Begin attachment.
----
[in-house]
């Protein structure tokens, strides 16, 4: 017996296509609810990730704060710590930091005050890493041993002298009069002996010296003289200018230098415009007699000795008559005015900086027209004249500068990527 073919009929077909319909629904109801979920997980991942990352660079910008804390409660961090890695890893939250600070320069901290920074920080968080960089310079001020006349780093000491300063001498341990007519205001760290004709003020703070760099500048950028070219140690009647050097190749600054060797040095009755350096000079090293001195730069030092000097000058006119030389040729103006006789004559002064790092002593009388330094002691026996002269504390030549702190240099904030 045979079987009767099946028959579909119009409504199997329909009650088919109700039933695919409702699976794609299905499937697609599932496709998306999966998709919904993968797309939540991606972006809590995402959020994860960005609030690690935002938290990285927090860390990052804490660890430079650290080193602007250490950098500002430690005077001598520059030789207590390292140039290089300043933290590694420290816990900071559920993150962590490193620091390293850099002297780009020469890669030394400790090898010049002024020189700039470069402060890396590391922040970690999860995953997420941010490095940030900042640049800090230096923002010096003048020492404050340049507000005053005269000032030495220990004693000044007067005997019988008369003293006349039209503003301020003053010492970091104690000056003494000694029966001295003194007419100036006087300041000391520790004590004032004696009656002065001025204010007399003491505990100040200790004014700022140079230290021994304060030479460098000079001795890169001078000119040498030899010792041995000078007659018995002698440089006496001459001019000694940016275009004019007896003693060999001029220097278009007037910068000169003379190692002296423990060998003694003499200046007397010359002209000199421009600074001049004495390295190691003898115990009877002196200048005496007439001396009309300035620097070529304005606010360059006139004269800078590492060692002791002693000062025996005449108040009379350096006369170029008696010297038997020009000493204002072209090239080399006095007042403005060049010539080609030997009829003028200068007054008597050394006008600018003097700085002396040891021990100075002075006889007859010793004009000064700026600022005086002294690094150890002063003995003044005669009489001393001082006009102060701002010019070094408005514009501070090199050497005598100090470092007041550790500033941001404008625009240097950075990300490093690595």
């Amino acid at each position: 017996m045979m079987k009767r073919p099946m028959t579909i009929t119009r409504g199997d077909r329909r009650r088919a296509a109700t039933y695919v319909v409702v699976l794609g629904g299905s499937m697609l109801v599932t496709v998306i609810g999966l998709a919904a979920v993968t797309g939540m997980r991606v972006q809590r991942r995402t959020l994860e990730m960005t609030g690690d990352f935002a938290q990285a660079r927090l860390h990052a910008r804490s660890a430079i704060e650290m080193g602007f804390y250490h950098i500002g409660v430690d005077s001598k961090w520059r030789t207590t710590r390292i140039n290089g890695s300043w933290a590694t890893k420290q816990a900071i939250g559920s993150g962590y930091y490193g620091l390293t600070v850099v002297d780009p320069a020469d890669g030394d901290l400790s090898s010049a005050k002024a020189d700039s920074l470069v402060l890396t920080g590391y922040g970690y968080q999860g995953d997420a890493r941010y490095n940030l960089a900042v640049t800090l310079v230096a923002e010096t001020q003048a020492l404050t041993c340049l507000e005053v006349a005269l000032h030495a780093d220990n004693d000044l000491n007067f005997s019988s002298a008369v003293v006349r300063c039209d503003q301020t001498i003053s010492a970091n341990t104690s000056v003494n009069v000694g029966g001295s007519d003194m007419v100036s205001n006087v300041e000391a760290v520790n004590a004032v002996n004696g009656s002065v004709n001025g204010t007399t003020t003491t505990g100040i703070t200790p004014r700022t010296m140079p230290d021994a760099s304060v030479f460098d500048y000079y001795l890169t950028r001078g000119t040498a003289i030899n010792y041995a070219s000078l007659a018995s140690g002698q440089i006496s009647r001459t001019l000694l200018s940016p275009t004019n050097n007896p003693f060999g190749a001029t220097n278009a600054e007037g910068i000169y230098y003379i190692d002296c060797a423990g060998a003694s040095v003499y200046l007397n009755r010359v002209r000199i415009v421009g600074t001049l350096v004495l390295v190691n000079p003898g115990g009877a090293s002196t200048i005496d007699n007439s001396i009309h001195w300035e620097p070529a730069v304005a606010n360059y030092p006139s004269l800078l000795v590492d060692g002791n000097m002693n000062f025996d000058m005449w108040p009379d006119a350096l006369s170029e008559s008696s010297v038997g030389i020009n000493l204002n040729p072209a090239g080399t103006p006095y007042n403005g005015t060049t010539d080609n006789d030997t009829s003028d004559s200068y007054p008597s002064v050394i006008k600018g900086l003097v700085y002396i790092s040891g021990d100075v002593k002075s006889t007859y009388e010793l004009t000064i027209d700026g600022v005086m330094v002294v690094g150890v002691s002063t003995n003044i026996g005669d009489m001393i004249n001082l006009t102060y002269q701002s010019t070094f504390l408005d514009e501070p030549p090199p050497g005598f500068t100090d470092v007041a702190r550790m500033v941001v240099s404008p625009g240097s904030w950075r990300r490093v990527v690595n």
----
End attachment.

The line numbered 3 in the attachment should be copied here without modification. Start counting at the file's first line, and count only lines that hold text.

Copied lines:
């Amino acid at each position: 017996m045979m079987k009767r073919p099946m028959t579909i009929t119009r409504g199997d077909r329909r009650r088919a296509a109700t039933y695919v319909v409702v699976l794609g629904g299905s499937m697609l109801v599932t496709v998306i609810g999966l998709a919904a979920v993968t797309g939540m997980r991606v972006q809590r991942r995402t959020l994860e990730m960005t609030g690690d990352f935002a938290q990285a660079r927090l860390h990052a910008r804490s660890a430079i704060e650290m080193g602007f804390y250490h950098i500002g409660v430690d005077s001598k961090w520059r030789t207590t710590r390292i140039n290089g890695s300043w933290a590694t890893k420290q816990a900071i939250g559920s993150g962590y930091y490193g620091l390293t600070v850099v002297d780009p320069a020469d890669g030394d901290l400790s090898s010049a005050k002024a020189d700039s920074l470069v402060l890396t920080g590391y922040g970690y968080q999860g995953d997420a890493r941010y490095n940030l960089a900042v640049t800090l310079v230096a923002e010096t001020q003048a020492l404050t041993c340049l507000e005053v006349a005269l000032h030495a780093d220990n004693d000044l000491n007067f005997s019988s002298a008369v003293v006349r300063c039209d503003q301020t001498i003053s010492a970091n341990t104690s000056v003494n009069v000694g029966g001295s007519d003194m007419v100036s205001n006087v300041e000391a760290v520790n004590a004032v002996n004696g009656s002065v004709n001025g204010t007399t003020t003491t505990g100040i703070t200790p004014r700022t010296m140079p230290d021994a760099s304060v030479f460098d500048y000079y001795l890169t950028r001078g000119t040498a003289i030899n010792y041995a070219s000078l007659a018995s140690g002698q440089i006496s009647r001459t001019l000694l200018s940016p275009t004019n050097n007896p003693f060999g190749a001029t220097n278009a600054e007037g910068i000169y230098y003379i190692d002296c060797a423990g060998a003694s040095v003499y200046l007397n009755r010359v002209r000199i415009v421009g600074t001049l350096v004495l390295v190691n000079p003898g115990g009877a090293s002196t200048i005496d007699n007439s001396i009309h001195w300035e620097p070529a730069v304005a606010n360059y030092p006139s004269l800078l000795v590492d060692g002791n000097m002693n000062f025996d000058m005449w108040p009379d006119a350096l006369s170029e008559s008696s010297v038997g030389i020009n000493l204002n040729p072209a090239g080399t103006p006095y007042n403005g005015t060049t010539d080609n006789d030997t009829s003028d004559s200068y007054p008597s002064v050394i006008k600018g900086l003097v700085y002396i790092s040891g021990d100075v002593k002075s006889t007859y009388e010793l004009t000064i027209d700026g600022v005086m330094v002294v690094g150890v002691s002063t003995n003044i026996g005669d009489m001393i004249n001082l006009t102060y002269q701002s010019t070094f504390l408005d514009e501070p030549p090199p050497g005598f500068t100090d470092v007041a702190r550790m500033v941001v240099s404008p625009g240097s904030w950075r990300r490093v990527v690595n």